Americans still believe in God. So why do so many of us see church as just optional rental car insurance?

According to Pew Research 80 percent of Americans believe in God. They may not agree on theology, or church practices, but they believe in a higher power. At the same time many stats point to how church attendance is decreasing. It seems Americans are leaving the church, but not God.

The question I’m wrestling with is why? Why are believers leaving church but not faith? I’m sure there are many reasons, but I can’t help but wonder if it’s an age old problem.

As humans we often put unrealistic and unhealthy expectations on things or people. When an expectation is unmet it leads to hurt. As humans we are built to avoid pain and seek comfort. When the church doesn’t meet a person’s expectations it can be easy to give up on the church. The thought is, “I can just do this at home.”

Many treat church the same way as rental car insurance…it’s optional.

With the rise of podcasts, and online sermons the pull to attend a service is shrinking. The thought is, “Why go on Sunday when I can have instant access to content any time I want?” Not only that we have access to the Bible ourselves. At one point in history a person had to attend church to learn about the Bible. Today you can pull up a Bible on your phone, and then Google any questions you have about it.

Famed theologian Dietrich Bonhoeffer elegantly called these unrealistic expectations, the “Wish Dream.” In his book “Life Together”, Bonhoeffer says, “Every human wish dream that is injected into the Christian community is a hindrance to genuine community and must be banished if genuine community is to survive. He who loves his dream of a community more than the Christian community itself becomes a destroyer of the latter, even though his personal intentions may be ever so honest and earnest and sacrificial.”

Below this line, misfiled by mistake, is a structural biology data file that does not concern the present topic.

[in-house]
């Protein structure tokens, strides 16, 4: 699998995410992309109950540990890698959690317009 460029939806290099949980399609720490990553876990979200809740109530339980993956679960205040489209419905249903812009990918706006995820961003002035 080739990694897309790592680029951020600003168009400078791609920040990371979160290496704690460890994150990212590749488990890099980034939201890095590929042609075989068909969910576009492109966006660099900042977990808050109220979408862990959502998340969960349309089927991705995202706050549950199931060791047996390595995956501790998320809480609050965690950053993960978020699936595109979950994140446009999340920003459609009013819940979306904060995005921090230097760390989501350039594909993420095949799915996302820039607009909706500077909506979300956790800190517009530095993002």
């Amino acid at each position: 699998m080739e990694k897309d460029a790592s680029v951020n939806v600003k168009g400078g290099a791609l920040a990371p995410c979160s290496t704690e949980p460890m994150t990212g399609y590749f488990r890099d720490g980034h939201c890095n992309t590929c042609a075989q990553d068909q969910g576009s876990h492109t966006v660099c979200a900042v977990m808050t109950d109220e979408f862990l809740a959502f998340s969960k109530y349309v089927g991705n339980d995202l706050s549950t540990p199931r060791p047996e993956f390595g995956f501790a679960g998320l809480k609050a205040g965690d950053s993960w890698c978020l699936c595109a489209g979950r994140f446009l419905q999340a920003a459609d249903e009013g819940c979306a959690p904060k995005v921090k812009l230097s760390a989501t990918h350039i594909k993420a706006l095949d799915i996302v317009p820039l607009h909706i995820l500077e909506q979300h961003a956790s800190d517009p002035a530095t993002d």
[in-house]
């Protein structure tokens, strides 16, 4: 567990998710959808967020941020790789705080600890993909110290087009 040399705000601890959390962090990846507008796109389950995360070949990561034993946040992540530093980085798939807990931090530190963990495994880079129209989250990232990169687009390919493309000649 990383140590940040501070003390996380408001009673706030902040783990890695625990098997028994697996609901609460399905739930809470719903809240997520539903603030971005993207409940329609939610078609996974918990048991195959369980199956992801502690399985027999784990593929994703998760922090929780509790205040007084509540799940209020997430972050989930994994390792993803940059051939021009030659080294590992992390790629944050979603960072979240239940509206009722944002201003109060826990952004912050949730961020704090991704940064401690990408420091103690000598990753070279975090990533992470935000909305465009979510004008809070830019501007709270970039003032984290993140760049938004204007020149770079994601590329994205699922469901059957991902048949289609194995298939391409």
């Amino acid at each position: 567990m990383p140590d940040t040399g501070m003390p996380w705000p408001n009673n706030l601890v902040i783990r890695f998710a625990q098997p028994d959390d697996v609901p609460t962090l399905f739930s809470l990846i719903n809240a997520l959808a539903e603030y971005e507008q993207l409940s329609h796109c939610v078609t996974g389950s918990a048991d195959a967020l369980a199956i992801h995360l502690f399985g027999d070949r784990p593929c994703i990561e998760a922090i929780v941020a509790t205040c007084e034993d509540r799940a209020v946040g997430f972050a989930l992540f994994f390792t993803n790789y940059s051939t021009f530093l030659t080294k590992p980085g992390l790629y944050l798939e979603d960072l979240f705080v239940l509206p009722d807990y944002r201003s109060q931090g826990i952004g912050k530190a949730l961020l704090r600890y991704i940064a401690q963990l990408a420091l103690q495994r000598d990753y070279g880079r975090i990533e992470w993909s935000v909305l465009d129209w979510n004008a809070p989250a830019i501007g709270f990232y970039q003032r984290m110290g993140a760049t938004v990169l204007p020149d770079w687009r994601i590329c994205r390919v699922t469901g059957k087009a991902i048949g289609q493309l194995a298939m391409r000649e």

His point is that unrealistic expectations destroy genuine community. When we expect a pastor to be at our beck and call, it is a wish dream.

When we expect for “church people” to be perfect, it is a wish dream.

When we expect to agree with everyone it is a wish dream.

The wish dream destroys true community because we complain about what we don’t like instead of plugging into what is right.

I fear many have unhealthy expectations about the church. It’s not perfect. There are issues in every church. There are annoying people. There are people who think differently. There are people in every church that you will not agree with. Instead of having true community many have left it because it’s easier to worship God at home.

The problem is that God did not wire us to be alone. We are truly better together. It’s in community that we grow, are challenged, stretched, and inspired to truly live for Jesus. It’s messy, difficult, and at times frustrating…but it’s so worth it.

God works within community. Sure you can believe in God and not go to church. You can also play sports by yourself, talk to yourself, and high five yourself. Just because it’s possible doesn’t mean it’s better.

Life is meant to live with others in community. If you have given up on church, but not on God take a moment to revisit your “wish dream.” We all have one or have had one. Then ask God He wants you to do next. My guess is He’ll point you back to the church.

Chris Sonksen and his wife Laura are lead pastors of South Hills Church. He is the founder of Church BOOM, an organization that has provided personal coaching to more than 200 churches and impacted thousands of leaders. His latest book is “Quit Church.”